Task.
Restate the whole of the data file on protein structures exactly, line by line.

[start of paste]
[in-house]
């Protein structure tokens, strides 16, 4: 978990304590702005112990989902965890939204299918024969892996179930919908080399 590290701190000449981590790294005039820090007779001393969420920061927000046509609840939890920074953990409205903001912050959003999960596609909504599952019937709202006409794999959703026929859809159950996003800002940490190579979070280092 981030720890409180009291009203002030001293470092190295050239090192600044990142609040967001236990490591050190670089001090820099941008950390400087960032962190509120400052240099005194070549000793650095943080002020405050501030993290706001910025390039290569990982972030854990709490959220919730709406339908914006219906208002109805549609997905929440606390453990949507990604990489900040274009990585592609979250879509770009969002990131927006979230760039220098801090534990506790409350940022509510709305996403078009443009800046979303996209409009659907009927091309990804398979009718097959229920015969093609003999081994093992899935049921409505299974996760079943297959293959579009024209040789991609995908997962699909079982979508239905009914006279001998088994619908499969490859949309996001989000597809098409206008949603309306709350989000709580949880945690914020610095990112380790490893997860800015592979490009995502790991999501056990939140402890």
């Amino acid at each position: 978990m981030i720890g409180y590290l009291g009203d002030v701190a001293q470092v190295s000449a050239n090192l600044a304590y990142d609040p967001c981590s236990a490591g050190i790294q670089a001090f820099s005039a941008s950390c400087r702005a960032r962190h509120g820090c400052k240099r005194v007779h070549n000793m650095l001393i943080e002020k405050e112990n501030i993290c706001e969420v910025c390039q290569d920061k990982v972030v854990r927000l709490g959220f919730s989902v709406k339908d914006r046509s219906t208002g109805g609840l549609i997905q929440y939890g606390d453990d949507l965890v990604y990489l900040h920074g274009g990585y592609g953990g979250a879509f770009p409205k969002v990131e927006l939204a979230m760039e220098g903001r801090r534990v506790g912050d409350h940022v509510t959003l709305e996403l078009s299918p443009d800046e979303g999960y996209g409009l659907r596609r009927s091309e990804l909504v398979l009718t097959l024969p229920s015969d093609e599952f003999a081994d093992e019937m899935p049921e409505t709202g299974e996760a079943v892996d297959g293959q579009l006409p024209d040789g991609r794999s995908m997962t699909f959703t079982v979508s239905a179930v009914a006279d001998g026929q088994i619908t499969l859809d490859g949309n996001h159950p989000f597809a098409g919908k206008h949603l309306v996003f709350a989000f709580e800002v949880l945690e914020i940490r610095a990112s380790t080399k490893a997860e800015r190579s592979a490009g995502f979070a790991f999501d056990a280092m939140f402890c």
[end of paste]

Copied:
[in-house]
């Protein structure tokens, strides 16, 4: 978990304590702005112990989902965890939204299918024969892996179930919908080399 590290701190000449981590790294005039820090007779001393969420920061927000046509609840939890920074953990409205903001912050959003999960596609909504599952019937709202006409794999959703026929859809159950996003800002940490190579979070280092 981030720890409180009291009203002030001293470092190295050239090192600044990142609040967001236990490591050190670089001090820099941008950390400087960032962190509120400052240099005194070549000793650095943080002020405050501030993290706001910025390039290569990982972030854990709490959220919730709406339908914006219906208002109805549609997905929440606390453990949507990604990489900040274009990585592609979250879509770009969002990131927006979230760039220098801090534990506790409350940022509510709305996403078009443009800046979303996209409009659907009927091309990804398979009718097959229920015969093609003999081994093992899935049921409505299974996760079943297959293959579009024209040789991609995908997962699909079982979508239905009914006279001998088994619908499969490859949309996001989000597809098409206008949603309306709350989000709580949880945690914020610095990112380790490893997860800015592979490009995502790991999501056990939140402890």
């Amino acid at each position: 978990m981030i720890g409180y590290l009291g009203d002030v701190a001293q470092v190295s000449a050239n090192l600044a304590y990142d609040p967001c981590s236990a490591g050190i790294q670089a001090f820099s005039a941008s950390c400087r702005a960032r962190h509120g820090c400052k240099r005194v007779h070549n000793m650095l001393i943080e002020k405050e112990n501030i993290c706001e969420v910025c390039q290569d920061k990982v972030v854990r927000l709490g959220f919730s989902v709406k339908d914006r046509s219906t208002g109805g609840l549609i997905q929440y939890g606390d453990d949507l965890v990604y990489l900040h920074g274009g990585y592609g953990g979250a879509f770009p409205k969002v990131e927006l939204a979230m760039e220098g903001r801090r534990v506790g912050d409350h940022v509510t959003l709305e996403l078009s299918p443009d800046e979303g999960y996209g409009l659907r596609r009927s091309e990804l909504v398979l009718t097959l024969p229920s015969d093609e599952f003999a081994d093992e019937m899935p049921e409505t709202g299974e996760a079943v892996d297959g293959q579009l006409p024209d040789g991609r794999s995908m997962t699909f959703t079982v979508s239905a179930v009914a006279d001998g026929q088994i619908t499969l859809d490859g949309n996001h159950p989000f597809a098409g919908k206008h949603l309306v996003f709350a989000f709580e800002v949880l945690e914020i940490r610095a990112s380790t080399k490893a997860e800015r190579s592979a490009g995502f979070a790991f999501d056990a280092m939140f402890c």